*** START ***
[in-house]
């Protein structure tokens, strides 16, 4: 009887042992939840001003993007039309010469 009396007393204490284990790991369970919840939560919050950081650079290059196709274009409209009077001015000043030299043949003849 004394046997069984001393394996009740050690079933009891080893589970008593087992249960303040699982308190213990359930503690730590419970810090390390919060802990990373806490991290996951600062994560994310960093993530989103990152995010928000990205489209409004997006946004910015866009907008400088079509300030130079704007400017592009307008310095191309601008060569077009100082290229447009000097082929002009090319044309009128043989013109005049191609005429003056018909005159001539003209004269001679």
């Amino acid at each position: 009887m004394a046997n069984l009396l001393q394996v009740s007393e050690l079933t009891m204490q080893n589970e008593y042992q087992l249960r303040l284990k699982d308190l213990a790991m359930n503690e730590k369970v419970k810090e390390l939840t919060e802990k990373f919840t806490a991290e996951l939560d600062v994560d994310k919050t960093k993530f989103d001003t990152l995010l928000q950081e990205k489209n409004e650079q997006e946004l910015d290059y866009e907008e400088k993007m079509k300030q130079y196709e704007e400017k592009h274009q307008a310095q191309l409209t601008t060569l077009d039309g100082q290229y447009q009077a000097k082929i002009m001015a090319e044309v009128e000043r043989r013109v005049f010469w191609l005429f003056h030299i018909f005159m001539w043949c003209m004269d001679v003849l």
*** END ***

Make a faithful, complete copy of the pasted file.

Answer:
[in-house]
């Protein structure tokens, strides 16, 4: 009887042992939840001003993007039309010469 009396007393204490284990790991369970919840939560919050950081650079290059196709274009409209009077001015000043030299043949003849 004394046997069984001393394996009740050690079933009891080893589970008593087992249960303040699982308190213990359930503690730590419970810090390390919060802990990373806490991290996951600062994560994310960093993530989103990152995010928000990205489209409004997006946004910015866009907008400088079509300030130079704007400017592009307008310095191309601008060569077009100082290229447009000097082929002009090319044309009128043989013109005049191609005429003056018909005159001539003209004269001679």
């Amino acid at each position: 009887m004394a046997n069984l009396l001393q394996v009740s007393e050690l079933t009891m204490q080893n589970e008593y042992q087992l249960r303040l284990k699982d308190l213990a790991m359930n503690e730590k369970v419970k810090e390390l939840t919060e802990k990373f919840t806490a991290e996951l939560d600062v994560d994310k919050t960093k993530f989103d001003t990152l995010l928000q950081e990205k489209n409004e650079q997006e946004l910015d290059y866009e907008e400088k993007m079509k300030q130079y196709e704007e400017k592009h274009q307008a310095q191309l409209t601008t060569l077009d039309g100082q290229y447009q009077a000097k082929i002009m001015a090319e044309v009128e000043r043989r013109v005049f010469w191609l005429f003056h030299i018909f005159m001539w043949c003209m004269d001679v003849l």